BUSINESS

A MOVING CLIENTELE

TWO MOBILE PHONE NETWORKS ARE BATTLING FOR 15,000 NEW SUBSCRIBERS EVERY MONTH

JOHN DeMONT September 26 1988
BUSINESS

A MOVING CLIENTELE

TWO MOBILE PHONE NETWORKS ARE BATTLING FOR 15,000 NEW SUBSCRIBERS EVERY MONTH

JOHN DeMONT September 26 1988

A MOVING CLIENTELE

BUSINESS

TWO MOBILE PHONE NETWORKS ARE BATTLING FOR 15,000 NEW SUBSCRIBERS EVERY MONTH

Missing a phone call can be costly for Toronto film and video cameraman Barry Smith. If one of his clients, which include the CBC and The Sports Network, fails to reach him for a fast-breaking assignment, a producer will simply call the next cameraman on the list. For the past two years, Smith, who makes up to $1,000 a day, tried beepers and answering machines but continued to miss jobs. As a result, in frustration, last month he spent $2,000 on a portable cellular phone that weighs about sue pounds and runs on a 12-volt battery. Now, clients can reach him instantly whether he is driving, shooting on location—or even skippering his sailboat in the middle of Lake Ontario. And Smith says

that he wonders why he did not start riding the cellular wave sooner.

Cellular phone use has exploded in Canada. From a standing start just over three years ago, Canada’s two cellular networks now have more than 180,000 subscribers and are adding about 15,000 new customers a month, a faster growth rate than in the United States, the United Kingdom or Western Europe.

The two groups that provide cellular service, Cellnet Canada, a national affiliation of provincial telephone company cellular units, and Cantel Inc., which is 65-per-cent owned by Toronto-based Rogers Communications Inc., are competing for the booming market. Meanwhile, NovAtel Communications Ltd., the only company in Canada that manufactures cellular phone hardware, is g fighting off competition from " huge foreign manufacturers both in Canada and in the United States. And buyers are being tempted with a range of new services, including automated sports scores and ski-condition reports. New phone models have call-forwarding and voice-activation features and can be used to transmit or receive documents. Said Robert Latham, president of Bell Cellular, the main member of Cellnet: “By the year 2000, it could be as natural to have a phone in your pocket as on your desk.”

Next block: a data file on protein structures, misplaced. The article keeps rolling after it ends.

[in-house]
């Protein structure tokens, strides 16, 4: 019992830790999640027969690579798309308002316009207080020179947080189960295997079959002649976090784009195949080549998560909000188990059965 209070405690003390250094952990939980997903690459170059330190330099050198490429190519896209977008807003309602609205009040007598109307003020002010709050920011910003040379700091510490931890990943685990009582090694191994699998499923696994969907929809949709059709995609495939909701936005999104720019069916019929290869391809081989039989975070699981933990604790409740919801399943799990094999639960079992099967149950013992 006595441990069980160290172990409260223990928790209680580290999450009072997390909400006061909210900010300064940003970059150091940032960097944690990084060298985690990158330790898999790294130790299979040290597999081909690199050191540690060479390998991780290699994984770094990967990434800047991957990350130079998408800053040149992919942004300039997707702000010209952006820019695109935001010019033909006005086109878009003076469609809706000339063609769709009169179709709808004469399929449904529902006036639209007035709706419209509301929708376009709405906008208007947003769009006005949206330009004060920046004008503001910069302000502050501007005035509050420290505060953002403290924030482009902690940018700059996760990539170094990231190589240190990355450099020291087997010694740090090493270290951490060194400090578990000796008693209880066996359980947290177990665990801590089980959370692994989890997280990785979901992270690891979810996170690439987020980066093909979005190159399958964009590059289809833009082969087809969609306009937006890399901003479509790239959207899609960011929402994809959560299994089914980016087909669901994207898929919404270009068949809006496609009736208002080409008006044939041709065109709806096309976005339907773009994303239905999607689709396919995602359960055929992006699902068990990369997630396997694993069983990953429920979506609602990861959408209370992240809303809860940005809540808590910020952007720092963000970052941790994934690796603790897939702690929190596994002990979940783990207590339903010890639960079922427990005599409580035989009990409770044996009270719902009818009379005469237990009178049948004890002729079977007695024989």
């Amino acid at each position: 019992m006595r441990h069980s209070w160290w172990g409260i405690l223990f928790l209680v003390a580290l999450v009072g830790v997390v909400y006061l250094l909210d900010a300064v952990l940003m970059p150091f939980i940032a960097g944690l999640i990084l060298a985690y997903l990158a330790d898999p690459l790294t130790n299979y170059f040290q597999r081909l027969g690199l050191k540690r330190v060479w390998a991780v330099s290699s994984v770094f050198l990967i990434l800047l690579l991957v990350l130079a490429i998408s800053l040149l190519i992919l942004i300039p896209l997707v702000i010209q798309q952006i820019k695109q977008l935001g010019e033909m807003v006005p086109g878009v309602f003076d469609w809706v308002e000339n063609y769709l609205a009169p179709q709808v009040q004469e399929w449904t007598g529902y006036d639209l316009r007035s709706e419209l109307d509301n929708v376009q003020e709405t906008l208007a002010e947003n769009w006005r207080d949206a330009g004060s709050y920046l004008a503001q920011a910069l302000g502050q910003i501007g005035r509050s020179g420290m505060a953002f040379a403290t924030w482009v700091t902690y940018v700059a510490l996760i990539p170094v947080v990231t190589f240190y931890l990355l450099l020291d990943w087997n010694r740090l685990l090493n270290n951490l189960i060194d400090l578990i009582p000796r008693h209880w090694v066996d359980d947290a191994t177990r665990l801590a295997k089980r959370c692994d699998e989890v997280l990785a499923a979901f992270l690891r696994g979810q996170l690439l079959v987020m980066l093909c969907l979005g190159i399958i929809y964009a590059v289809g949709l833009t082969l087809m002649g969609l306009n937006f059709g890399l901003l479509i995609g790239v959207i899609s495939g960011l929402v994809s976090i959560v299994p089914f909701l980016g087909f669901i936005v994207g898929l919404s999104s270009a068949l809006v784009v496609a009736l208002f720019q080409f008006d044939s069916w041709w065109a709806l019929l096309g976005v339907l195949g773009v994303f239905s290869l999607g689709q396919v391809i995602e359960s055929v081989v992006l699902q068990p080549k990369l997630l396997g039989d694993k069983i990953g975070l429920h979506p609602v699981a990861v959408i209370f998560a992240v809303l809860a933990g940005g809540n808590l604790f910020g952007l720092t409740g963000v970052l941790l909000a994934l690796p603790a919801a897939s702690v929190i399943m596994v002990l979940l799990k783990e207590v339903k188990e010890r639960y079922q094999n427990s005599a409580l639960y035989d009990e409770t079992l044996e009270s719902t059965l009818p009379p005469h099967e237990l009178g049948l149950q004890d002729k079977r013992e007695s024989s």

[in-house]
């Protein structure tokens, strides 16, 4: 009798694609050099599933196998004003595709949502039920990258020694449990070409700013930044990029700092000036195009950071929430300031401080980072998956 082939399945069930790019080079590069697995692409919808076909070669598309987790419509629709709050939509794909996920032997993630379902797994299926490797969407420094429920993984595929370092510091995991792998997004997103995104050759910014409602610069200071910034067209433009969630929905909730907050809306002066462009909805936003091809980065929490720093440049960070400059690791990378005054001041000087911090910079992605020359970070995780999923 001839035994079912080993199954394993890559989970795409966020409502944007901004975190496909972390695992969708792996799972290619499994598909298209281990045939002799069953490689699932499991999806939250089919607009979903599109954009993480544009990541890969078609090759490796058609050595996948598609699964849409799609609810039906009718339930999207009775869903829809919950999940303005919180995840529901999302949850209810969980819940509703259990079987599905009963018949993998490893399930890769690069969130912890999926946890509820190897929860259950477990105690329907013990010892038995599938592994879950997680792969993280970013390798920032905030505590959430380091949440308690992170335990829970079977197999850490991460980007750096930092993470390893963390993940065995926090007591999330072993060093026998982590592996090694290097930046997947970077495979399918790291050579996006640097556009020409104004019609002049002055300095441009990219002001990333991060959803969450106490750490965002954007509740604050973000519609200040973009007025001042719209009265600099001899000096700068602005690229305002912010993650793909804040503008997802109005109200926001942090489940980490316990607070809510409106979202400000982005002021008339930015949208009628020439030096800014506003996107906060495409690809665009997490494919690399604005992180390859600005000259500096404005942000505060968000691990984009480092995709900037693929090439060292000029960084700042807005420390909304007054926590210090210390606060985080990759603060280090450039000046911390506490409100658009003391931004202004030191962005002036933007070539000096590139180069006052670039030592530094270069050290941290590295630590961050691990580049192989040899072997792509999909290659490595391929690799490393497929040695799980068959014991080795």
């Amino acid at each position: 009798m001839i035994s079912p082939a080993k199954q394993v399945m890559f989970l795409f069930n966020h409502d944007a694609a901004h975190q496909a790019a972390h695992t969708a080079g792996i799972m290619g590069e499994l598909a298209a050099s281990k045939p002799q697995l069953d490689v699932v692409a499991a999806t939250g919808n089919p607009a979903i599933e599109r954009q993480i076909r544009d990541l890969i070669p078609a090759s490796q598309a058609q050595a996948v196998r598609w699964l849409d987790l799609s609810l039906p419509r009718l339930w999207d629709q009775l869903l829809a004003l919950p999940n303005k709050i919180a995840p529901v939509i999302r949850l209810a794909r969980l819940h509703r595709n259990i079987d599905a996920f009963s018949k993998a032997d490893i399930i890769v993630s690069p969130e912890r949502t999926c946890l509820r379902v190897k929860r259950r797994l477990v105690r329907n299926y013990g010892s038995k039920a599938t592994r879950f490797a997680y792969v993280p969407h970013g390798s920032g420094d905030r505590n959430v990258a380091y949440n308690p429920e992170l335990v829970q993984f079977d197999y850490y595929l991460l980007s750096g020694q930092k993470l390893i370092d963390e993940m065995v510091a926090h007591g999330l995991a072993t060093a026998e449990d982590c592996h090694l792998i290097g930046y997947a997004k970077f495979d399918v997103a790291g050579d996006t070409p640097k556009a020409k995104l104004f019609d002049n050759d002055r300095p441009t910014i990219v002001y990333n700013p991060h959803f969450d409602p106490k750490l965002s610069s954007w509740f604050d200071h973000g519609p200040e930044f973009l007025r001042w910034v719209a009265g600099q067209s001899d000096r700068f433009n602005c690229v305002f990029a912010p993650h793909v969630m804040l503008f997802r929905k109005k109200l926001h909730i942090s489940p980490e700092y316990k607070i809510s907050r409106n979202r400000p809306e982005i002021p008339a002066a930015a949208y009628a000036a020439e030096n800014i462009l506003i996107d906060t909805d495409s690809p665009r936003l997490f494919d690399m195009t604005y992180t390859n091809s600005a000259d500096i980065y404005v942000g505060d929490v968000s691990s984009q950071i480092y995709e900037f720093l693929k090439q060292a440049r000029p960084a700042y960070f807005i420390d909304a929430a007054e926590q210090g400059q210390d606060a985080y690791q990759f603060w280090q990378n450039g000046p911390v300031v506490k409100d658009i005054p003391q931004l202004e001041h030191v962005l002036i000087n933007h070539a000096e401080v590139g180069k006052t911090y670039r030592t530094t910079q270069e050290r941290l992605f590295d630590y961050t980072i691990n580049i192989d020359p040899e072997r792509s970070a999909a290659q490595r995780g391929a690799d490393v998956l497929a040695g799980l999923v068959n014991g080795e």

Cellular phones use radio frequencies rather than telephone wires to transmit messages in small geographic areas called cells. As callers move from one cell and one frequency to another, their transmissions are transferred to the adjoining cell without interference or interruption. The mobility of cellular phones has obvious advantages, but even network officials have been startled by the huge popularity of phones-to-go. That is partly explained by Canadians’ love affair with the phone: on a per capita basis, they spend more time on the telephone than any other nation. But one unexpected development is that, instead of corporate executives, the main buyers are small business operators, independent sales agents, construction workers and other self-employed people who spend a lot of time away from their base or work out of their cars.